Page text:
Grand Canyon Adventures: The Hualapai Lodge and Hualapai River Runners

The Hualapai Lodge
The Hualapai Lodge

This past weekend, my brother, my dad and I were on vacation. Our first stop was the Hualapai Lodge, a remote hotel in Peach Springs, AZ. The hotel itself was small and simple, but we had no real complaints. My dad spent a long time planning and organizing this trip, and in his search he booked the Hualapai Lodge because they are the only resort that offers a single day river rafting trip, with the Hualapai River Runners. Every other whitewater-rafting trip on the Colorado River is overnight, because you have to hike or ride burros to get into or out of the canyon. The Hualapai tribe owns a private dirt road that provides the only access for cars directly into the canyon. (Permits can be purchased to use the road or camp out on their land.) Forty-five minutes from the lodge on a very bumpy bus is all it takes to get into the canyon, a life vest, and a motored raft on the river.

It was my first time whitewater rafting, and I didn’t know at all what to expect. There were a lot of numbers being thrown around—“these rapids are rated from one to ten, this one is a four to five, today it’s a seven…” Really the numbers made absolutely no difference. A rapid rated five seemed as bad as the seven. And by bad, I mean good.

Essentially you’re sitting on a lightweight metal frame of an eight-person raft, holding on to a tiny bar underneath your seat, but you might as well be on a convertible submarine. It feels like you’re plunging into the water rather than plowing through it. The guides say “you will get wet” like its one of those water flume rides at the amusement parks, but from where I was sitting (towards the front of the raft) it was like someone saying “you will get wet” when you’re about to jump into a swimming pool. Do not take these words lightly.

Being completely soaked would have been nice if it had been 115 degrees as predicted, but thunderstorms hit a couple of days in advance of the weatherman’s forecast, so the cloud cover left us a little more than chilly. At certain points it started to rain but it was difficult to tell because we were already soaked. The waters of the Colorado River stay at a constant 45 degrees year round, but everything else about the day’s temperatures was completely erratic. One second hot air would be blowing on your like a hair dryer, the next second it would turn cold and make you shiver.

The trip was broken up so that there would be several opportunities to get out of the river and potentially dry off (knowing you would be getting soaked again). One stop we made involved a pretty simple climb up to a cave. The guides had rope ladders and tethers set up for certain parts of the climb because the rock was too steep and slippery, but even with my fear of ladders I was able to accomplish the climb fairly easily. The cave was open at the top so it was more like a mini-canyon, filled by a waterfall and its stream. We stood within a foot of it, and if it had been hot I would have been obliged to stand in it, but instead we just looked on in awe. The two other stops were less eventful. There was one at Hualapai sacred ground, where their tribe used to do Ghost Dances. It looked like any other flat ground in the canyon. Later we stopped to eat lunch by a raised manmade wall of piled rocks that was used as a fort by surveyors who worked in the canyon.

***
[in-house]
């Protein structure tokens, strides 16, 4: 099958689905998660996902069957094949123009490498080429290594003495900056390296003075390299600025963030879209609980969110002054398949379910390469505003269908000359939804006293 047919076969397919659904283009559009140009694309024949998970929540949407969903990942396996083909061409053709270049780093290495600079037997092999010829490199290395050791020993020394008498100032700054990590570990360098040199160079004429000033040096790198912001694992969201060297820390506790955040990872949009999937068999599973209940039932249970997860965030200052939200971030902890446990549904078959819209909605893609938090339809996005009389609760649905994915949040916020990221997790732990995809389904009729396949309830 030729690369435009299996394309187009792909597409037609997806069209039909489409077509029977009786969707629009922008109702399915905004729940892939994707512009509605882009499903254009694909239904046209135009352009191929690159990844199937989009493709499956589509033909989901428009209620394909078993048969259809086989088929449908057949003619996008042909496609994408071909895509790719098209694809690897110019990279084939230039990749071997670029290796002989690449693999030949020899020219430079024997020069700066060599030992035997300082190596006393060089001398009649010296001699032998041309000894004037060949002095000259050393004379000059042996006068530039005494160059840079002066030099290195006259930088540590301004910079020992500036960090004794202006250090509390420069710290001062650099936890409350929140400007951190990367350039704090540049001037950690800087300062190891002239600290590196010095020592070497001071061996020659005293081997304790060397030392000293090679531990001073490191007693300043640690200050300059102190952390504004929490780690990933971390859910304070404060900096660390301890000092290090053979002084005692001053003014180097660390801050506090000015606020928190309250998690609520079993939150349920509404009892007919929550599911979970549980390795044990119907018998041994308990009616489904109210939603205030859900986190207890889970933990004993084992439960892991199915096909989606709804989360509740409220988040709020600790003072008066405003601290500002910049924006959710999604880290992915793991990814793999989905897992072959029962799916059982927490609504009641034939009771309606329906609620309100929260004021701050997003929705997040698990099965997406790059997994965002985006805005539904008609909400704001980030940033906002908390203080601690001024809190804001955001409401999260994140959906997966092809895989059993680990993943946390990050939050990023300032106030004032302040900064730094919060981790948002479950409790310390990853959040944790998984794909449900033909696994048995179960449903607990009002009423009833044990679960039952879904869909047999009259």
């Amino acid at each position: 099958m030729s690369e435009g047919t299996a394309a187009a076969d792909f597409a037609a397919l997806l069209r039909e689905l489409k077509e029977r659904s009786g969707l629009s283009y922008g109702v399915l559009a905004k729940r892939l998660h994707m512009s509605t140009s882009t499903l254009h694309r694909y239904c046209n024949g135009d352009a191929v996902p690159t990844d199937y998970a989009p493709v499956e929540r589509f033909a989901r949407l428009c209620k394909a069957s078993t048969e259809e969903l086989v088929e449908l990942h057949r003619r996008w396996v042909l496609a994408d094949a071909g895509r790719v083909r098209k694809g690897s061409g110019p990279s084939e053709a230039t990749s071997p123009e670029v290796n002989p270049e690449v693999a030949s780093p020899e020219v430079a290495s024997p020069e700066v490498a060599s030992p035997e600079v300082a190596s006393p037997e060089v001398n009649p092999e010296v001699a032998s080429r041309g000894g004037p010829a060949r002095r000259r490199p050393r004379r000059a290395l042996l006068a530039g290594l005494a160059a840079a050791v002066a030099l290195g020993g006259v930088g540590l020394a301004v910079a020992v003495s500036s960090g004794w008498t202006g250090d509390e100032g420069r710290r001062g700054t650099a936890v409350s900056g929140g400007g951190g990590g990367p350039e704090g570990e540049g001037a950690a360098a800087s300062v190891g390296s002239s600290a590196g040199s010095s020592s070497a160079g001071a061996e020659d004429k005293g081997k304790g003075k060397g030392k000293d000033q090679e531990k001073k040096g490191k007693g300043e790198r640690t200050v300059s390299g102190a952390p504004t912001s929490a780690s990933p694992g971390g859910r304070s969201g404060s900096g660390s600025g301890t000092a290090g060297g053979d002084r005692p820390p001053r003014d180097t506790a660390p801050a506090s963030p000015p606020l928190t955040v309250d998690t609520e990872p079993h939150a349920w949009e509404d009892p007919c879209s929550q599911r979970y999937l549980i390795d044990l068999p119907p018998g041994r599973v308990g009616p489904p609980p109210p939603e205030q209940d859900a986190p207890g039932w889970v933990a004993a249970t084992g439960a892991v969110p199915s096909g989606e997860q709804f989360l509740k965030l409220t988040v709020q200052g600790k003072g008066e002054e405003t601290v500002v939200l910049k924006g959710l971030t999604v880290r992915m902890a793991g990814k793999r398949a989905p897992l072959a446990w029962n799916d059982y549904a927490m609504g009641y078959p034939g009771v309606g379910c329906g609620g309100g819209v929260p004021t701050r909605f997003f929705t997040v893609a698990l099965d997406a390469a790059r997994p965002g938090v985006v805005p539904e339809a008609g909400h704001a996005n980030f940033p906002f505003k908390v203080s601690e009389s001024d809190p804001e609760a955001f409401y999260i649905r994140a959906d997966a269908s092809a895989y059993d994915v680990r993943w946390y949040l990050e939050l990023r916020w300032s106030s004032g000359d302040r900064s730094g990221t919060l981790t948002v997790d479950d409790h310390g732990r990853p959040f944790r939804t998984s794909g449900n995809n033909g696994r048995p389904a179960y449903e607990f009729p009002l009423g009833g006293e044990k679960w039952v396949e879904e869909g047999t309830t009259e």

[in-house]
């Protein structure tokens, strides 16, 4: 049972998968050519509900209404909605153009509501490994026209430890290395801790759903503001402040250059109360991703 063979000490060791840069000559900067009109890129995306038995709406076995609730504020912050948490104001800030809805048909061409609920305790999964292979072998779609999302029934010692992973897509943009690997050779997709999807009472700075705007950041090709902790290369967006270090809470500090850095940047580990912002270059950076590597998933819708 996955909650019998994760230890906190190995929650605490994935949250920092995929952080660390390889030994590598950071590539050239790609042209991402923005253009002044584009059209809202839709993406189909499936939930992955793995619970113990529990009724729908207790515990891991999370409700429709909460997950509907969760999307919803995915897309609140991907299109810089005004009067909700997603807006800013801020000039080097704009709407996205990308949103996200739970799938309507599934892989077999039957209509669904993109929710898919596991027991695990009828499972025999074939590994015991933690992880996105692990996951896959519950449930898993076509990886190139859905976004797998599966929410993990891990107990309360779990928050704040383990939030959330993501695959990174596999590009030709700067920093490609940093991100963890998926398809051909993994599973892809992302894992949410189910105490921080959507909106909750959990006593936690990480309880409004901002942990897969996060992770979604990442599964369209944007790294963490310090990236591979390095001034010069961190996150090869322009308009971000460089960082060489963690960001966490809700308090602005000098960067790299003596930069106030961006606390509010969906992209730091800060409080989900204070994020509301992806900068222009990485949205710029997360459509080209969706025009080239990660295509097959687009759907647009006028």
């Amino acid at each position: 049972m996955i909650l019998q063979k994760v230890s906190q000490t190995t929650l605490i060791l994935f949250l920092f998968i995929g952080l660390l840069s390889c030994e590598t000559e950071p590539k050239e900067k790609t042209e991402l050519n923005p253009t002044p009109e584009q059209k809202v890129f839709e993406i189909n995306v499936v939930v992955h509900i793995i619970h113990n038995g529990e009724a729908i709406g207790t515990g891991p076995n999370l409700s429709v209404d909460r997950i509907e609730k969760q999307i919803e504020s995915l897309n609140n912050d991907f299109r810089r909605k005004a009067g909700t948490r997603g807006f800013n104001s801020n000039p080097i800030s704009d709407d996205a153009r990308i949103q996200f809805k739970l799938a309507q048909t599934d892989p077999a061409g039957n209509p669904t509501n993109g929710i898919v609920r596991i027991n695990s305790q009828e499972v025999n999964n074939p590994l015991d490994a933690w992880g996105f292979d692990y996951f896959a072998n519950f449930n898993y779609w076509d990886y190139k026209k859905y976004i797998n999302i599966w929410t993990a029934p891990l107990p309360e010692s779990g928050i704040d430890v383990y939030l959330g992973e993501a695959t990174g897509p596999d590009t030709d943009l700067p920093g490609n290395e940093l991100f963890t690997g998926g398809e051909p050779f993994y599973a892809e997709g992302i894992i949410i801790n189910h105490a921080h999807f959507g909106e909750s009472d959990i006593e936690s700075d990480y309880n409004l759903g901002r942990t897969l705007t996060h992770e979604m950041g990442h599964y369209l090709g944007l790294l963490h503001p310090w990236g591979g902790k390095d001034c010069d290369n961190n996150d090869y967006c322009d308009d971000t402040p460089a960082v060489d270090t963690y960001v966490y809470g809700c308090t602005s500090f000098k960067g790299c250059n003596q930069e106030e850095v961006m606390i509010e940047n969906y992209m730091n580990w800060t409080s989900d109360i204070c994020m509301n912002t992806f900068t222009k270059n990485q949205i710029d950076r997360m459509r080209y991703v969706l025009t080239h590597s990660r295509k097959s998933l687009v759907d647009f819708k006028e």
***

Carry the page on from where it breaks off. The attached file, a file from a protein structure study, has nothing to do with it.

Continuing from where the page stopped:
After lunch, there were no more rapids, and we had plenty of time to enjoy the views of the canyon, including its high rock walls featuring impressive formations, and, surprisingly, the river’s sandy inlets and islands. There was little wildlife to be seen, which I guessed was attributed to the harsh terrain. The only animals I saw on the entire trip included one wild burro and a rabbit on the bus ride down to the canyon, one blue crane and a raven along the river, and a tiny dead snake in the waterfall cave. This is excluding the insects, which were plentiful. The sound of cicadas permeated anyplace with dense enough shrubs, and there were many dragonflies and beetles to be seen. The most impressive bug I saw looked like a giant ant, maybe half an inch long and fat, with its body covered in thick, bright orange fuzz.

It seemed like a long time went by on the flat water, and we started to feel the aches and pains from the intense experience on the rapids. For a moment we thought we’d have to go an extra 30-40 miles on the river because the helicopters had stopped flying out on account of the rain. Luckily, the light rain had stopped by the time we reached the helipad. Unluckily, the temperature quickly escalated and we had to wait around an hour in unforgiving heat to finally board a helicopter and get to some form of civilization.

The helicopter ride was short and a bit terrifying/exciting, and the scenery was fantastic. We flew directly to a small heliport and gift shop near the Skywalk, a glass overhang that you can walk onto and look straight down into the canyon. We decided to avoid the Skywalk due to the price ($32) and our fear of heights.

The bus ride back was a solid two hours, and my entire party was dying for some rest, but the bus was as bumpy as ever, even though the roads were slightly less rugged. Needless to say, we were grateful to be back in one piece when we finally got to the hotel. It was an experience I will not soon forget.

For my continuing adventures in the Southwest, click here.

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